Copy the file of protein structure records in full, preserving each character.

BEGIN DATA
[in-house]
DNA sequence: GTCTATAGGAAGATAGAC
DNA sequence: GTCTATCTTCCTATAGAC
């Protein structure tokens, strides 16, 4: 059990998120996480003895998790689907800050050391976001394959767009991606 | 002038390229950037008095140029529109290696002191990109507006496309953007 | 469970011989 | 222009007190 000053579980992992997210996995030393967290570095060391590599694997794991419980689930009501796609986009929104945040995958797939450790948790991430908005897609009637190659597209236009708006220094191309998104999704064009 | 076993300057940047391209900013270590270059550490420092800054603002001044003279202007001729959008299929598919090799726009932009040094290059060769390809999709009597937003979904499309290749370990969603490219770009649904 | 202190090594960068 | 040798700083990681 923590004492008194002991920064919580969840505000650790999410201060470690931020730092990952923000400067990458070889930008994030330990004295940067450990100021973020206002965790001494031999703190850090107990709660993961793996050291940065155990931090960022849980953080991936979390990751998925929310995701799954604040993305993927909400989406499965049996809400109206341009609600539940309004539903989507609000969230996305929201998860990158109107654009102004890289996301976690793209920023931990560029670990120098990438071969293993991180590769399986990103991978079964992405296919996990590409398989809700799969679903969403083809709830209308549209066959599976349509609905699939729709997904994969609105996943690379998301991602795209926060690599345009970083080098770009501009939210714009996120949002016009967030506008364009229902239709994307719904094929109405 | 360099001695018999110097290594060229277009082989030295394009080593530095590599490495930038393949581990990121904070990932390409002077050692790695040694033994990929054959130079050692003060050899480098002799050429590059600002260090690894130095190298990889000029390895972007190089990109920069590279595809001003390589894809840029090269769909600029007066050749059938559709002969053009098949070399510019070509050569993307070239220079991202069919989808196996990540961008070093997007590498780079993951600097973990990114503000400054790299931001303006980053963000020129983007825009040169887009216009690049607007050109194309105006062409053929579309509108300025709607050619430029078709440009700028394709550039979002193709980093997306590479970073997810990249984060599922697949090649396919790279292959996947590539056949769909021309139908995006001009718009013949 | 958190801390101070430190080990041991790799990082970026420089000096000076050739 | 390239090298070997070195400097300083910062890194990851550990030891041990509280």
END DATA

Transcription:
[in-house]
DNA sequence: GTCTATAGGAAGATAGAC
DNA sequence: GTCTATCTTCCTATAGAC
């Protein structure tokens, strides 16, 4: 059990998120996480003895998790689907800050050391976001394959767009991606 | 002038390229950037008095140029529109290696002191990109507006496309953007 | 469970011989 | 222009007190 000053579980992992997210996995030393967290570095060391590599694997794991419980689930009501796609986009929104945040995958797939450790948790991430908005897609009637190659597209236009708006220094191309998104999704064009 | 076993300057940047391209900013270590270059550490420092800054603002001044003279202007001729959008299929598919090799726009932009040094290059060769390809999709009597937003979904499309290749370990969603490219770009649904 | 202190090594960068 | 040798700083990681 923590004492008194002991920064919580969840505000650790999410201060470690931020730092990952923000400067990458070889930008994030330990004295940067450990100021973020206002965790001494031999703190850090107990709660993961793996050291940065155990931090960022849980953080991936979390990751998925929310995701799954604040993305993927909400989406499965049996809400109206341009609600539940309004539903989507609000969230996305929201998860990158109107654009102004890289996301976690793209920023931990560029670990120098990438071969293993991180590769399986990103991978079964992405296919996990590409398989809700799969679903969403083809709830209308549209066959599976349509609905699939729709997904994969609105996943690379998301991602795209926060690599345009970083080098770009501009939210714009996120949002016009967030506008364009229902239709994307719904094929109405 | 360099001695018999110097290594060229277009082989030295394009080593530095590599490495930038393949581990990121904070990932390409002077050692790695040694033994990929054959130079050692003060050899480098002799050429590059600002260090690894130095190298990889000029390895972007190089990109920069590279595809001003390589894809840029090269769909600029007066050749059938559709002969053009098949070399510019070509050569993307070239220079991202069919989808196996990540961008070093997007590498780079993951600097973990990114503000400054790299931001303006980053963000020129983007825009040169887009216009690049607007050109194309105006062409053929579309509108300025709607050619430029078709440009700028394709550039979002193709980093997306590479970073997810990249984060599922697949090649396919790279292959996947590539056949769909021309139908995006001009718009013949 | 958190801390101070430190080990041991790799990082970026420089000096000076050739 | 390239090298070997070195400097300083910062890194990851550990030891041990509280």